Students will develop an understanding of the complexity and diversity of human behavior. They will explore the multiple factors and processes that shape individuals, families, groups, organizations, communities, institutions and societies.

Tier II Synthesis And Application - 15 / 16 Credits

TIER II builds upon the rigors of students' prior learning experiences as they apply concepts and principles to new and more advanced sets of problems and contexts. While TIER I emphasizes disciplinary knowledge and academic systems and methods, TIER II fosters higher-order thinking and advanced problem-solving capabilities through applied research, collaborative projects, creative problem-solving, and original and innovative modes of expression. Students will apply a range of methodologies to the production, synthesis, and communication of knowledge and inquiry into human affairs.

Upon completing certain foundational TIER I courses students will select one course from each of the following TIER II categories: Application of Information Technology; Creative Expression; Cultural Perspectives; Natural Sciences; and Individuals and Societies. Students will generally complete TIER II courses in their Sophomore or Junior year. Most offerings will be designated at the 200 and 300 levels.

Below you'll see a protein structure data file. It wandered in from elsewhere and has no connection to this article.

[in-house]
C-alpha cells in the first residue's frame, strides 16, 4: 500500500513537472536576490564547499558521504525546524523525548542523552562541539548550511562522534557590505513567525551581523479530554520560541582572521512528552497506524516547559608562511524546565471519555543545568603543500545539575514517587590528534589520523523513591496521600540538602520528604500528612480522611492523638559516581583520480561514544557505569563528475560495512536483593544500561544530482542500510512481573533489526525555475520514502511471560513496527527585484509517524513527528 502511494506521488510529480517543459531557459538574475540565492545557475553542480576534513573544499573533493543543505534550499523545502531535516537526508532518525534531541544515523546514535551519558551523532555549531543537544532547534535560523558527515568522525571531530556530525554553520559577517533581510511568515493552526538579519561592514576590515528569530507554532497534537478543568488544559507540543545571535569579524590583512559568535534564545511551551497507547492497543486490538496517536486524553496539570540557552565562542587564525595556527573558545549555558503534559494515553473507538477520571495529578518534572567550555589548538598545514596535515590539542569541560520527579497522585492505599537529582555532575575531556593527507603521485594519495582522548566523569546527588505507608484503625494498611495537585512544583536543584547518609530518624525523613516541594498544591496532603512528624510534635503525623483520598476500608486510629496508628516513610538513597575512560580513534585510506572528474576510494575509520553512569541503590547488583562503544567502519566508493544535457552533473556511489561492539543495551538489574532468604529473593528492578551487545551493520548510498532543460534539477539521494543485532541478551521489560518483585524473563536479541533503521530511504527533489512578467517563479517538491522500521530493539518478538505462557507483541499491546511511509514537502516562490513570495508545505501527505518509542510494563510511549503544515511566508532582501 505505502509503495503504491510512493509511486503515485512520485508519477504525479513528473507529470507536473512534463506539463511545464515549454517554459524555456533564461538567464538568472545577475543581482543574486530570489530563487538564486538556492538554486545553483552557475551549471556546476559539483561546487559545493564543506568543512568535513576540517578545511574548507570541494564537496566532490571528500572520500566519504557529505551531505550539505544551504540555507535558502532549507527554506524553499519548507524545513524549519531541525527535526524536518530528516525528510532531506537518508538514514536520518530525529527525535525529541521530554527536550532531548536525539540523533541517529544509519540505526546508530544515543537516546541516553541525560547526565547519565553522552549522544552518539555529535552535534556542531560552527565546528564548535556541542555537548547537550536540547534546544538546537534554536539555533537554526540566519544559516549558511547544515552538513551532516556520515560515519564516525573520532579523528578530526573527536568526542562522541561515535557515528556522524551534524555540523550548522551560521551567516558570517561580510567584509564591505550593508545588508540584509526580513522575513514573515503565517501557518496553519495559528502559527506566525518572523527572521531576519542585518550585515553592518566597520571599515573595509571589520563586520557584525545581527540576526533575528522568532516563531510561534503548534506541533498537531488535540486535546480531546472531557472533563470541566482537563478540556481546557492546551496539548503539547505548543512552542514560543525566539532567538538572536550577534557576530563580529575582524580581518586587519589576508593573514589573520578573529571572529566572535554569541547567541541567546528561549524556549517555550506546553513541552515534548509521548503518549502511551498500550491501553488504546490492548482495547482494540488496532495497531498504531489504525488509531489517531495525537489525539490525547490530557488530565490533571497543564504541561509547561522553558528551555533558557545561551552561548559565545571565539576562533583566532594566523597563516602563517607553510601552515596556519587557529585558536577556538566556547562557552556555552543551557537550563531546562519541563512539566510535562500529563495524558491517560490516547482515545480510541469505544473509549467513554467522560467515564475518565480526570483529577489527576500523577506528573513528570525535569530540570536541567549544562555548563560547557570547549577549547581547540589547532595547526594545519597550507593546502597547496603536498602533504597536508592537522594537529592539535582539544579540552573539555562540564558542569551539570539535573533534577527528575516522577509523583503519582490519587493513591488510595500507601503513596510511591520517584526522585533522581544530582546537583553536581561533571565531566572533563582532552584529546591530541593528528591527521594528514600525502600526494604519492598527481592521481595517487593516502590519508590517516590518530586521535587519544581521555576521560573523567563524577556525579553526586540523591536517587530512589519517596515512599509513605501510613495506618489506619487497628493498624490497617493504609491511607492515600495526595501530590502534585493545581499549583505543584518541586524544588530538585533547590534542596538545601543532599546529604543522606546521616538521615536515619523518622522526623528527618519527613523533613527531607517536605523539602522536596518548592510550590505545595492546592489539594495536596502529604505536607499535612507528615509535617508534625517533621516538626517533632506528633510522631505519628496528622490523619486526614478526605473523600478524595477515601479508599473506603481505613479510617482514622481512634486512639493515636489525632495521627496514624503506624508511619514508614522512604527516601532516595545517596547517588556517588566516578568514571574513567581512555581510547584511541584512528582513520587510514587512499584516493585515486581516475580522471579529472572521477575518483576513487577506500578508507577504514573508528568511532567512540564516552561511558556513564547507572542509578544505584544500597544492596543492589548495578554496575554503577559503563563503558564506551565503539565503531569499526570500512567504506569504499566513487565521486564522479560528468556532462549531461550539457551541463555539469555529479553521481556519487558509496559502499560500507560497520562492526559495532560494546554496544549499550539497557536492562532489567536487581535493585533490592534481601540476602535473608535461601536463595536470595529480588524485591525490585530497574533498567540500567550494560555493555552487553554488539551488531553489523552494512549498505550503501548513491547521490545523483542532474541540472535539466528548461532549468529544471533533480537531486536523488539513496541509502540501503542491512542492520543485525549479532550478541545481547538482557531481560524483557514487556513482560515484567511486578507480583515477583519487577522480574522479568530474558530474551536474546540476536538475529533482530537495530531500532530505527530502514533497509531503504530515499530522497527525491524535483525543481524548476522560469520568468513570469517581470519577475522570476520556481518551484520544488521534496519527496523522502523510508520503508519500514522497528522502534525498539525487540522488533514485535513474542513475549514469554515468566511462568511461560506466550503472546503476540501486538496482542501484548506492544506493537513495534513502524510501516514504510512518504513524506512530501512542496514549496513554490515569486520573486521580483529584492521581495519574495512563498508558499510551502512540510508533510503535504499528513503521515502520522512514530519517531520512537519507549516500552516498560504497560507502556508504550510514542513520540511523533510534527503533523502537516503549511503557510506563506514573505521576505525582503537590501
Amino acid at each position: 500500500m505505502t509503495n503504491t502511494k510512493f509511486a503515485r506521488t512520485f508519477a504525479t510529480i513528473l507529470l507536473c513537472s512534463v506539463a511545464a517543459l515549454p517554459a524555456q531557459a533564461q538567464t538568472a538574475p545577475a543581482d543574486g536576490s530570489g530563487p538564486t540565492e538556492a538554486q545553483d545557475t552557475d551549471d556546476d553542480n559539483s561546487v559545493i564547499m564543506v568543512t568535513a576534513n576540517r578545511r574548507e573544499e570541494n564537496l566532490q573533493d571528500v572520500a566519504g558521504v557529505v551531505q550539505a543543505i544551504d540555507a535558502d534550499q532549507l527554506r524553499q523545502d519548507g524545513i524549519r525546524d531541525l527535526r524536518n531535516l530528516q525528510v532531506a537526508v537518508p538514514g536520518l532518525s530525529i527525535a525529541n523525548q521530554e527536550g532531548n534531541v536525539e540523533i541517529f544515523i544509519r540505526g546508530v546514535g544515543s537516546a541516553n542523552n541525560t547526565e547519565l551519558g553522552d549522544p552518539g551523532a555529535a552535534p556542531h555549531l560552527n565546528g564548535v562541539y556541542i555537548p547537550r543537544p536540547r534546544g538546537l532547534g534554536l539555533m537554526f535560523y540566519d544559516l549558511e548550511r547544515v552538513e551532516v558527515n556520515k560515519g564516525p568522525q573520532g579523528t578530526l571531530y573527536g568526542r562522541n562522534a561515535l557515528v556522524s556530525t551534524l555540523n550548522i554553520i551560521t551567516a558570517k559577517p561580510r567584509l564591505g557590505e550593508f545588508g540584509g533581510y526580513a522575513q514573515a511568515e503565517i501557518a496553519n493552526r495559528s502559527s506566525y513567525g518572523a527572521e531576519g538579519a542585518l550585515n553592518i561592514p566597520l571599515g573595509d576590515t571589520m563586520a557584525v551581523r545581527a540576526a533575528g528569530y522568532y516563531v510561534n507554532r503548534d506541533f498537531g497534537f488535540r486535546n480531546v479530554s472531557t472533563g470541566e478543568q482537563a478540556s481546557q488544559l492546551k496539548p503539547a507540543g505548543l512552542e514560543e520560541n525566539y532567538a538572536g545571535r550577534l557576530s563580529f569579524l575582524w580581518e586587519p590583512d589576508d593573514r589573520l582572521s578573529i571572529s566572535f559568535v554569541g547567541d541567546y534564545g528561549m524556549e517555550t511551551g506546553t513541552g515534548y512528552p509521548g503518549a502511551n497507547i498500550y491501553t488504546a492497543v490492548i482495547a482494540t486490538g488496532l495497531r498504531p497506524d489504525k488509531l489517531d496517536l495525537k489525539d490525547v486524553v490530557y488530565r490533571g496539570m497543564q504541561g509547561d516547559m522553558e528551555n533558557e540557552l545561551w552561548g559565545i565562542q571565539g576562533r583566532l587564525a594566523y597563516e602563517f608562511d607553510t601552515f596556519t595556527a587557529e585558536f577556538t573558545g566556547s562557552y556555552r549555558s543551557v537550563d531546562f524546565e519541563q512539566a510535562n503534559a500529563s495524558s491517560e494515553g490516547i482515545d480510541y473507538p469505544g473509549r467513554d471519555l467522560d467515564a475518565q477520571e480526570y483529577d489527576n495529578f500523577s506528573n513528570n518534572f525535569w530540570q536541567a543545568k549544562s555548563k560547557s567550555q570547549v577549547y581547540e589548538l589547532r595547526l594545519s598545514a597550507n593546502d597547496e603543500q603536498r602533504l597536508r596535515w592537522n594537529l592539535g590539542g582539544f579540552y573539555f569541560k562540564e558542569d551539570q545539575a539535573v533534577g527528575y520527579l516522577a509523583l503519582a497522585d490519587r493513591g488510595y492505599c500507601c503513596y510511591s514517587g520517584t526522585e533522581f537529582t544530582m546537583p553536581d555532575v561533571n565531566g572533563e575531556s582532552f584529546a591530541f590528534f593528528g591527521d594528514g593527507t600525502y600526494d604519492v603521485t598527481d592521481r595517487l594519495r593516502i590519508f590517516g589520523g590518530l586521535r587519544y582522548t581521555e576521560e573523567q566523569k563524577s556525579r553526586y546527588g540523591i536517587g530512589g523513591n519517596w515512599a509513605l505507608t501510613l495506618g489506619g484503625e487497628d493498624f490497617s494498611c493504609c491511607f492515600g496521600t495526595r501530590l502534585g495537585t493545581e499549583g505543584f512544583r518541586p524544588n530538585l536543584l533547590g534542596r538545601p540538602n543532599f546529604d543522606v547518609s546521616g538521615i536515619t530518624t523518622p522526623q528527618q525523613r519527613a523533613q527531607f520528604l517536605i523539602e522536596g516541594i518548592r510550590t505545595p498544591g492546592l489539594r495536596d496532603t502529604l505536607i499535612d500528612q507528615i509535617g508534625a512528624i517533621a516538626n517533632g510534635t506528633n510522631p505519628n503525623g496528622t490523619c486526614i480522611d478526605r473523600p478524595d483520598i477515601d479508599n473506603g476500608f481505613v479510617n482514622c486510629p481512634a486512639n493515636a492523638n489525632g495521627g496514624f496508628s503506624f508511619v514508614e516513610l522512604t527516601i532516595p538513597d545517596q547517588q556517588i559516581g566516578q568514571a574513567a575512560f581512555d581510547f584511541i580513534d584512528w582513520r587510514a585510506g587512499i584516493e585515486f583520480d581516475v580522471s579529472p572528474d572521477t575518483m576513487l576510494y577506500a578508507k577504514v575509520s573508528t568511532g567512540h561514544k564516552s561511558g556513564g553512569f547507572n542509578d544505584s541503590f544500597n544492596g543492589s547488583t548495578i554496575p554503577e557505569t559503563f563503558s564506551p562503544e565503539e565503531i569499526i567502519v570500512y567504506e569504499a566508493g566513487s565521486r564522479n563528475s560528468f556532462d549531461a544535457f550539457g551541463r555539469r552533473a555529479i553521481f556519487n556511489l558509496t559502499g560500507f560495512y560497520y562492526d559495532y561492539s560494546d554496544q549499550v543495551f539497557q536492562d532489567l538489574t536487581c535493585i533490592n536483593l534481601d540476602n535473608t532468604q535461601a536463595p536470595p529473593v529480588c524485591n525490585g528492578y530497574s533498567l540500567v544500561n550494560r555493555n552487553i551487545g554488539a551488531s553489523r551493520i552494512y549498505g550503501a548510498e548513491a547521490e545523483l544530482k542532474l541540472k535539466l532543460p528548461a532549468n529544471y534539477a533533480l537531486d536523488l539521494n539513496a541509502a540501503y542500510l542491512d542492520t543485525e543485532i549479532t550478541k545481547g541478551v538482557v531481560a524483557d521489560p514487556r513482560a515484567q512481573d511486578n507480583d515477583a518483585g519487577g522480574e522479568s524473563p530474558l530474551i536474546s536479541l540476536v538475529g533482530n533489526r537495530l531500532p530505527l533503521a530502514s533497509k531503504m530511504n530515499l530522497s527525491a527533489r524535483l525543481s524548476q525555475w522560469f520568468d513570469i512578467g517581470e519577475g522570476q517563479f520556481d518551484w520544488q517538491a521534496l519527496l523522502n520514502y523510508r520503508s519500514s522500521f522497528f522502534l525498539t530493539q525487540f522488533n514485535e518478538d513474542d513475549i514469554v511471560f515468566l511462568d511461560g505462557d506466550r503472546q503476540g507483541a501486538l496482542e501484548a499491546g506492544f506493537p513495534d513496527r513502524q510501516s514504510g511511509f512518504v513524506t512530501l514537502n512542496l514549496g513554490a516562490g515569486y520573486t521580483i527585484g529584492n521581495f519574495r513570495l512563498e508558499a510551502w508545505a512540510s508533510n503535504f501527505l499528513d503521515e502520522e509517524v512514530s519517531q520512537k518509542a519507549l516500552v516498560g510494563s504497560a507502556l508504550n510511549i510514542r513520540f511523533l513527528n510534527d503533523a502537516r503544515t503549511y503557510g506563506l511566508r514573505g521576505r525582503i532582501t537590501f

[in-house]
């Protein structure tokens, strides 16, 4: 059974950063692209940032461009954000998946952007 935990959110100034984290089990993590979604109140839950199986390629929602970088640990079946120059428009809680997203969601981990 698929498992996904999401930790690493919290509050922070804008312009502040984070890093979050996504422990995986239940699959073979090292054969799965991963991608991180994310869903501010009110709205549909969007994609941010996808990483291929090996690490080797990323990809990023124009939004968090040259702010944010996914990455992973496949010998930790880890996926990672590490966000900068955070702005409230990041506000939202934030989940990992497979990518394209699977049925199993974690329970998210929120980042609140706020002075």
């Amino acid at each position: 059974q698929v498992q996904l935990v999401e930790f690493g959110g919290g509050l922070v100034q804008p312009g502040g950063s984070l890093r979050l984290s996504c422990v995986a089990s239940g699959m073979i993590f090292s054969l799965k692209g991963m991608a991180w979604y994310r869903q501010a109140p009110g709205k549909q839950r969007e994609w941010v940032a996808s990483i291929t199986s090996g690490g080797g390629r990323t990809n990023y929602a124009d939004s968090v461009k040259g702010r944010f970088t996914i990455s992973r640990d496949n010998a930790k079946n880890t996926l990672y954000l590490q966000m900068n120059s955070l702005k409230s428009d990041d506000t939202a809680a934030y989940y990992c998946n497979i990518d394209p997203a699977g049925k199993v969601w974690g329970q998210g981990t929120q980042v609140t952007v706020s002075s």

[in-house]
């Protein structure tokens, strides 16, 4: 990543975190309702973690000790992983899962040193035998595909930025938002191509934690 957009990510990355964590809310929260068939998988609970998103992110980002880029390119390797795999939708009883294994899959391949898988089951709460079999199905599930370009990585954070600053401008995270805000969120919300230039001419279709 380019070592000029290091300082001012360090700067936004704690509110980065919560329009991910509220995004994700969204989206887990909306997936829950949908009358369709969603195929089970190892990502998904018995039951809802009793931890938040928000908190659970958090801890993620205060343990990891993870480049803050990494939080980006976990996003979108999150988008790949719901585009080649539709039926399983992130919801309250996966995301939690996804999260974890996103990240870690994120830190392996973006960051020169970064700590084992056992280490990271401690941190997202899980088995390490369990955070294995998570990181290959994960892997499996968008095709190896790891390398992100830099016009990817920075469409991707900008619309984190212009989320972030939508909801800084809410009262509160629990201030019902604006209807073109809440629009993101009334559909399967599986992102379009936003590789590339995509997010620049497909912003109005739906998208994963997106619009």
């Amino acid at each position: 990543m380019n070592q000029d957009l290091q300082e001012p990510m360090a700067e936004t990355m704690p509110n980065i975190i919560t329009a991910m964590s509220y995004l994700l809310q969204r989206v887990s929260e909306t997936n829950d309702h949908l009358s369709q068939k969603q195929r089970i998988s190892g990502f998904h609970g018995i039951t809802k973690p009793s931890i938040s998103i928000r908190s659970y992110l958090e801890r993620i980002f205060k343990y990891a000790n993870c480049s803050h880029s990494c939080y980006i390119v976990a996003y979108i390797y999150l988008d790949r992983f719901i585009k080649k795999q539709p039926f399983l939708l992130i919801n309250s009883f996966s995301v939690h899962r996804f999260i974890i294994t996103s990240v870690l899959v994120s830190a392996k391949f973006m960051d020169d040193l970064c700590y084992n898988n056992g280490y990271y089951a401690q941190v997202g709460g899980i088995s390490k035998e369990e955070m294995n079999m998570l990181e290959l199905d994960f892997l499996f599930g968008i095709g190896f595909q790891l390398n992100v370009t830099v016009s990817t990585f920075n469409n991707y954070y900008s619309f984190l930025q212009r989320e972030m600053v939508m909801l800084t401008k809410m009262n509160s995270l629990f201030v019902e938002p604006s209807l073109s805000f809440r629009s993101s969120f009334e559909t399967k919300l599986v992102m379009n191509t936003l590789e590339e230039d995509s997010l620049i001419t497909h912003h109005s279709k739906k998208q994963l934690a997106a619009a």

Applied Information Technology - 3 Credits

Students must have passed the Tier I mathematics requirement in order to enroll in courses in this category

Students will explore the application of information technology in one or more areas such as information systems, networks, data analysis, model development, simulations, graphic design, artistic creation, the impact of computers on society or the ethical use of digital information. These courses will enable students to apply information technology in problem-solving, the pursuit of knowledge, and the communication of ideas. Students will recognize when information technology will assist or impede the achievement of a goal.

Creative Expression - 3 Credits

Students must have passed at least one Tier I course in Arts and Humanities in order to enroll in courses in this category.